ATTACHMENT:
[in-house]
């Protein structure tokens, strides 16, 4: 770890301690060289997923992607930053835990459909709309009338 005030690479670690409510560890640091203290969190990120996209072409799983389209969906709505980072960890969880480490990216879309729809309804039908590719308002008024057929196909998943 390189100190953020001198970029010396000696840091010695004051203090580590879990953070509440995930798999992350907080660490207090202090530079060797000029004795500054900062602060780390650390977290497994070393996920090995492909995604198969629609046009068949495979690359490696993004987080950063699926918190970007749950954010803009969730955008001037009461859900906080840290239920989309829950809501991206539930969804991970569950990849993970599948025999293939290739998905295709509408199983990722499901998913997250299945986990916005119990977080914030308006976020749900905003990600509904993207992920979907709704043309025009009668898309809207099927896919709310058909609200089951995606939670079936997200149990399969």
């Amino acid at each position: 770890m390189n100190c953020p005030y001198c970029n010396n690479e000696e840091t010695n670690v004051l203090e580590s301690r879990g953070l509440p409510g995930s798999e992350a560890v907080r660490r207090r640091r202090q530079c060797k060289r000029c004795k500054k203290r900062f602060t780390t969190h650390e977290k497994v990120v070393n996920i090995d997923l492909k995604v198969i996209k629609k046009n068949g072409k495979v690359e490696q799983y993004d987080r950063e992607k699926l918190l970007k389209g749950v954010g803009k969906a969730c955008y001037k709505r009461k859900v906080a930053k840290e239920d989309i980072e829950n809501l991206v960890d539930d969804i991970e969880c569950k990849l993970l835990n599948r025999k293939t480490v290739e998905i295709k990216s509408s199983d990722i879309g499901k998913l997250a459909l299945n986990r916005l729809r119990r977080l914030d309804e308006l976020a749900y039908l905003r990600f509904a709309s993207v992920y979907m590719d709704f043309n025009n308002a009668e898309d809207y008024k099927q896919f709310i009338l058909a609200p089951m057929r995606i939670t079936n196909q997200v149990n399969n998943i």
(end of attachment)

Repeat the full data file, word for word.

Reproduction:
[in-house]
């Protein structure tokens, strides 16, 4: 770890301690060289997923992607930053835990459909709309009338 005030690479670690409510560890640091203290969190990120996209072409799983389209969906709505980072960890969880480490990216879309729809309804039908590719308002008024057929196909998943 390189100190953020001198970029010396000696840091010695004051203090580590879990953070509440995930798999992350907080660490207090202090530079060797000029004795500054900062602060780390650390977290497994070393996920090995492909995604198969629609046009068949495979690359490696993004987080950063699926918190970007749950954010803009969730955008001037009461859900906080840290239920989309829950809501991206539930969804991970569950990849993970599948025999293939290739998905295709509408199983990722499901998913997250299945986990916005119990977080914030308006976020749900905003990600509904993207992920979907709704043309025009009668898309809207099927896919709310058909609200089951995606939670079936997200149990399969």
């Amino acid at each position: 770890m390189n100190c953020p005030y001198c970029n010396n690479e000696e840091t010695n670690v004051l203090e580590s301690r879990g953070l509440p409510g995930s798999e992350a560890v907080r660490r207090r640091r202090q530079c060797k060289r000029c004795k500054k203290r900062f602060t780390t969190h650390e977290k497994v990120v070393n996920i090995d997923l492909k995604v198969i996209k629609k046009n068949g072409k495979v690359e490696q799983y993004d987080r950063e992607k699926l918190l970007k389209g749950v954010g803009k969906a969730c955008y001037k709505r009461k859900v906080a930053k840290e239920d989309i980072e829950n809501l991206v960890d539930d969804i991970e969880c569950k990849l993970l835990n599948r025999k293939t480490v290739e998905i295709k990216s509408s199983d990722i879309g499901k998913l997250a459909l299945n986990r916005l729809r119990r977080l914030d309804e308006l976020a749900y039908l905003r990600f509904a709309s993207v992920y979907m590719d709704f043309n025009n308002a009668e898309d809207y008024k099927q896919f709310i009338l058909a609200p089951m057929r995606i939670t079936n196909q997200v149990n399969n998943i």